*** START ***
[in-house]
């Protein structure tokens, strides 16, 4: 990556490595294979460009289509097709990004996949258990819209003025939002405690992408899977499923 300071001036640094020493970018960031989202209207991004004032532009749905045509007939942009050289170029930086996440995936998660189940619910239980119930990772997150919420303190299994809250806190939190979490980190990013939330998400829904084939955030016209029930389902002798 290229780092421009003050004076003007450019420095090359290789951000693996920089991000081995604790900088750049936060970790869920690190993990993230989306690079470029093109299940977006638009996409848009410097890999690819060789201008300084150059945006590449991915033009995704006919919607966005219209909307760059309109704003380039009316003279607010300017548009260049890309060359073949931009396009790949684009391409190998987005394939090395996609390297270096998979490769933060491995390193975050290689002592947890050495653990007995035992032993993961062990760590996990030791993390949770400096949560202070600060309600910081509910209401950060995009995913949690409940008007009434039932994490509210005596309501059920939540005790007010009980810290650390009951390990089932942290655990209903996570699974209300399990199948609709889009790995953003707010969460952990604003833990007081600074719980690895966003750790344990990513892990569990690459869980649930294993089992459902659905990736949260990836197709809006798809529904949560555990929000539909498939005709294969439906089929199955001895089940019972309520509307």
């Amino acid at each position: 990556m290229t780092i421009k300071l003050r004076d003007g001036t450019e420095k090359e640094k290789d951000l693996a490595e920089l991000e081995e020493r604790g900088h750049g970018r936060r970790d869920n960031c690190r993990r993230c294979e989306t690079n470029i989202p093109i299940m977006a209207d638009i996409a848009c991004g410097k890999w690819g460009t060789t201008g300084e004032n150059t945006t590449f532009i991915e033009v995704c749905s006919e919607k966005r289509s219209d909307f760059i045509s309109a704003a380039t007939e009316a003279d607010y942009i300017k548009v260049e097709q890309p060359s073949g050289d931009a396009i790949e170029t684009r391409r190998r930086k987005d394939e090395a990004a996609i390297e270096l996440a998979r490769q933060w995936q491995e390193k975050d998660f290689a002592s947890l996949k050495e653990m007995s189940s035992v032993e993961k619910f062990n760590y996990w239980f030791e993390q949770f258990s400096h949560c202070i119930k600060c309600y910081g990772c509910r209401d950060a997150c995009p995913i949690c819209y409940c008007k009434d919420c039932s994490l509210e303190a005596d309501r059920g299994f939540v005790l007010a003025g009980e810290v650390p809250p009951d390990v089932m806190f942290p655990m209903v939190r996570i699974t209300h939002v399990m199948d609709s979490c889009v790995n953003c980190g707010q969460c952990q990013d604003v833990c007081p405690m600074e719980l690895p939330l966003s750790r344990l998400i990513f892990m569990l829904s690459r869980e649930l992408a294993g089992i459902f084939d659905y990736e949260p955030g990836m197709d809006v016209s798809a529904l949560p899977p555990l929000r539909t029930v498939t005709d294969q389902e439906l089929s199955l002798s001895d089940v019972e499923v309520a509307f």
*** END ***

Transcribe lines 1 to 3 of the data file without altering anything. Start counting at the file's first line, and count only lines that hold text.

[in-house]
């Protein structure tokens, strides 16, 4: 990556490595294979460009289509097709990004996949258990819209003025939002405690992408899977499923 300071001036640094020493970018960031989202209207991004004032532009749905045509007939942009050289170029930086996440995936998660189940619910239980119930990772997150919420303190299994809250806190939190979490980190990013939330998400829904084939955030016209029930389902002798 290229780092421009003050004076003007450019420095090359290789951000693996920089991000081995604790900088750049936060970790869920690190993990993230989306690079470029093109299940977006638009996409848009410097890999690819060789201008300084150059945006590449991915033009995704006919919607966005219209909307760059309109704003380039009316003279607010300017548009260049890309060359073949931009396009790949684009391409190998987005394939090395996609390297270096998979490769933060491995390193975050290689002592947890050495653990007995035992032993993961062990760590996990030791993390949770400096949560202070600060309600910081509910209401950060995009995913949690409940008007009434039932994490509210005596309501059920939540005790007010009980810290650390009951390990089932942290655990209903996570699974209300399990199948609709889009790995953003707010969460952990604003833990007081600074719980690895966003750790344990990513892990569990690459869980649930294993089992459902659905990736949260990836197709809006798809529904949560555990929000539909498939005709294969439906089929199955001895089940019972309520509307």
């Amino acid at each position: 990556m290229t780092i421009k300071l003050r004076d003007g001036t450019e420095k090359e640094k290789d951000l693996a490595e920089l991000e081995e020493r604790g900088h750049g970018r936060r970790d869920n960031c690190r993990r993230c294979e989306t690079n470029i989202p093109i299940m977006a209207d638009i996409a848009c991004g410097k890999w690819g460009t060789t201008g300084e004032n150059t945006t590449f532009i991915e033009v995704c749905s006919e919607k966005r289509s219209d909307f760059i045509s309109a704003a380039t007939e009316a003279d607010y942009i300017k548009v260049e097709q890309p060359s073949g050289d931009a396009i790949e170029t684009r391409r190998r930086k987005d394939e090395a990004a996609i390297e270096l996440a998979r490769q933060w995936q491995e390193k975050d998660f290689a002592s947890l996949k050495e653990m007995s189940s035992v032993e993961k619910f062990n760590y996990w239980f030791e993390q949770f258990s400096h949560c202070i119930k600060c309600y910081g990772c509910r209401d950060a997150c995009p995913i949690c819209y409940c008007k009434d919420c039932s994490l509210e303190a005596d309501r059920g299994f939540v005790l007010a003025g009980e810290v650390p809250p009951d390990v089932m806190f942290p655990m209903v939190r996570i699974t209300h939002v399990m199948d609709s979490c889009v790995n953003c980190g707010q969460c952990q990013d604003v833990c007081p405690m600074e719980l690895p939330l966003s750790r344990l998400i990513f892990m569990l829904s690459r869980e649930l992408a294993g089992i459902f084939d659905y990736e949260p955030g990836m197709d809006v016209s798809a529904l949560p899977p555990l929000r539909t029930v498939t005709d294969q389902e439906l089929s199955l002798s001895d089940v019972e499923v309520a509307f």